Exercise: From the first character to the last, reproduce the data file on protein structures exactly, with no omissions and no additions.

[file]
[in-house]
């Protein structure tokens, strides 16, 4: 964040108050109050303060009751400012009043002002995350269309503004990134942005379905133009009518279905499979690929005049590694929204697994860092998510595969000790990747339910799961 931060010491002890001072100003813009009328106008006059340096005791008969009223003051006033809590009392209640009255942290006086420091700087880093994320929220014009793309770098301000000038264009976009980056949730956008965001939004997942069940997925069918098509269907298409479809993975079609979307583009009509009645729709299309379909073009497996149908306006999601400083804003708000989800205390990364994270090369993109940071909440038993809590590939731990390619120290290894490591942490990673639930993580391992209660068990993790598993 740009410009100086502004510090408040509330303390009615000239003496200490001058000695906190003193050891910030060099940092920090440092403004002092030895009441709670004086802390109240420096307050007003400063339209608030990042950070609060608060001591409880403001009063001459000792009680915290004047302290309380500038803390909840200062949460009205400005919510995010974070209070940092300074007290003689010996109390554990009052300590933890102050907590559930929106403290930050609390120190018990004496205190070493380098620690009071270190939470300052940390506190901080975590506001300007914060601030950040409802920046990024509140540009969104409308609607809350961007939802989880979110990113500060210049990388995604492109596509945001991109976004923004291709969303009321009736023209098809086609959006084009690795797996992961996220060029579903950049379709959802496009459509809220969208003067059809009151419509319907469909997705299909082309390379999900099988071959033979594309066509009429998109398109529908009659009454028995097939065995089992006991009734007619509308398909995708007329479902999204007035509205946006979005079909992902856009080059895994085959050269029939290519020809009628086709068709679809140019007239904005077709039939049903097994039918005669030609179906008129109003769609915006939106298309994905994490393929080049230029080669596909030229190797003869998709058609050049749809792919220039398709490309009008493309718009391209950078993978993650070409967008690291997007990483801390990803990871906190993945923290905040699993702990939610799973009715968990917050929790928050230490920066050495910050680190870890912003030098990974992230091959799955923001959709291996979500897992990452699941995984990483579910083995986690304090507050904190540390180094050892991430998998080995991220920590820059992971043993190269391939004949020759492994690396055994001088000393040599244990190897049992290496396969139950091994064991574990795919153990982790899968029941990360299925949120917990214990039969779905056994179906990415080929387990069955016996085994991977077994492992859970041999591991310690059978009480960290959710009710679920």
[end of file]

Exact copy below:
[in-house]
């Protein structure tokens, strides 16, 4: 964040108050109050303060009751400012009043002002995350269309503004990134942005379905133009009518279905499979690929005049590694929204697994860092998510595969000790990747339910799961 931060010491002890001072100003813009009328106008006059340096005791008969009223003051006033809590009392209640009255942290006086420091700087880093994320929220014009793309770098301000000038264009976009980056949730956008965001939004997942069940997925069918098509269907298409479809993975079609979307583009009509009645729709299309379909073009497996149908306006999601400083804003708000989800205390990364994270090369993109940071909440038993809590590939731990390619120290290894490591942490990673639930993580391992209660068990993790598993 740009410009100086502004510090408040509330303390009615000239003496200490001058000695906190003193050891910030060099940092920090440092403004002092030895009441709670004086802390109240420096307050007003400063339209608030990042950070609060608060001591409880403001009063001459000792009680915290004047302290309380500038803390909840200062949460009205400005919510995010974070209070940092300074007290003689010996109390554990009052300590933890102050907590559930929106403290930050609390120190018990004496205190070493380098620690009071270190939470300052940390506190901080975590506001300007914060601030950040409802920046990024509140540009969104409308609607809350961007939802989880979110990113500060210049990388995604492109596509945001991109976004923004291709969303009321009736023209098809086609959006084009690795797996992961996220060029579903950049379709959802496009459509809220969208003067059809009151419509319907469909997705299909082309390379999900099988071959033979594309066509009429998109398109529908009659009454028995097939065995089992006991009734007619509308398909995708007329479902999204007035509205946006979005079909992902856009080059895994085959050269029939290519020809009628086709068709679809140019007239904005077709039939049903097994039918005669030609179906008129109003769609915006939106298309994905994490393929080049230029080669596909030229190797003869998709058609050049749809792919220039398709490309009008493309718009391209950078993978993650070409967008690291997007990483801390990803990871906190993945923290905040699993702990939610799973009715968990917050929790928050230490920066050495910050680190870890912003030098990974992230091959799955923001959709291996979500897992990452699941995984990483579910083995986690304090507050904190540390180094050892991430998998080995991220920590820059992971043993190269391939004949020759492994690396055994001088000393040599244990190897049992290496396969139950091994064991574990795919153990982790899968029941990360299925949120917990214990039969779905056994179906990415080929387990069955016996085994991977077994492992859970041999591991310690059978009480960290959710009710679920």